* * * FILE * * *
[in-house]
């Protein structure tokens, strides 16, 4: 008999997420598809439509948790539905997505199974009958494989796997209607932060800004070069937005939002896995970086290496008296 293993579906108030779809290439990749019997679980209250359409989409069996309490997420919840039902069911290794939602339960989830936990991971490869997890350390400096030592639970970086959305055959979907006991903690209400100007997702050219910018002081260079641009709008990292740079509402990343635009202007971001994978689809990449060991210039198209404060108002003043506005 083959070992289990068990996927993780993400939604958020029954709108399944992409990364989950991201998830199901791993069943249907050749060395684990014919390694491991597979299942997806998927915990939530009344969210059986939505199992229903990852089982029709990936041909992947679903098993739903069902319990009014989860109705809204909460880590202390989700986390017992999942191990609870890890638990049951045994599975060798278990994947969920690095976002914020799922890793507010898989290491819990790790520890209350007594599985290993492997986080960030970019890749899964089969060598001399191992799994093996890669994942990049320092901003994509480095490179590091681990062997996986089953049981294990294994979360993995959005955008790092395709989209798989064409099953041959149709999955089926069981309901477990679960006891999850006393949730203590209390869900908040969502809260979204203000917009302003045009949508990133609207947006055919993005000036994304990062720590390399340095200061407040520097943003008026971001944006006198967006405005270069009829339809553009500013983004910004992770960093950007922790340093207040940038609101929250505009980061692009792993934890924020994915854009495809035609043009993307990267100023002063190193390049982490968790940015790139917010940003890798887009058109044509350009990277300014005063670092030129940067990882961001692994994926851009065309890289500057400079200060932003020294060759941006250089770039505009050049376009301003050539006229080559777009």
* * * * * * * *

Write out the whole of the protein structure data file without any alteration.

[in-house]
């Protein structure tokens, strides 16, 4: 008999997420598809439509948790539905997505199974009958494989796997209607932060800004070069937005939002896995970086290496008296 293993579906108030779809290439990749019997679980209250359409989409069996309490997420919840039902069911290794939602339960989830936990991971490869997890350390400096030592639970970086959305055959979907006991903690209400100007997702050219910018002081260079641009709008990292740079509402990343635009202007971001994978689809990449060991210039198209404060108002003043506005 083959070992289990068990996927993780993400939604958020029954709108399944992409990364989950991201998830199901791993069943249907050749060395684990014919390694491991597979299942997806998927915990939530009344969210059986939505199992229903990852089982029709990936041909992947679903098993739903069902319990009014989860109705809204909460880590202390989700986390017992999942191990609870890890638990049951045994599975060798278990994947969920690095976002914020799922890793507010898989290491819990790790520890209350007594599985290993492997986080960030970019890749899964089969060598001399191992799994093996890669994942990049320092901003994509480095490179590091681990062997996986089953049981294990294994979360993995959005955008790092395709989209798989064409099953041959149709999955089926069981309901477990679960006891999850006393949730203590209390869900908040969502809260979204203000917009302003045009949508990133609207947006055919993005000036994304990062720590390399340095200061407040520097943003008026971001944006006198967006405005270069009829339809553009500013983004910004992770960093950007922790340093207040940038609101929250505009980061692009792993934890924020994915854009495809035609043009993307990267100023002063190193390049982490968790940015790139917010940003890798887009058109044509350009990277300014005063670092030129940067990882961001692994994926851009065309890289500057400079200060932003020294060759941006250089770039505009050049376009301003050539006229080559777009």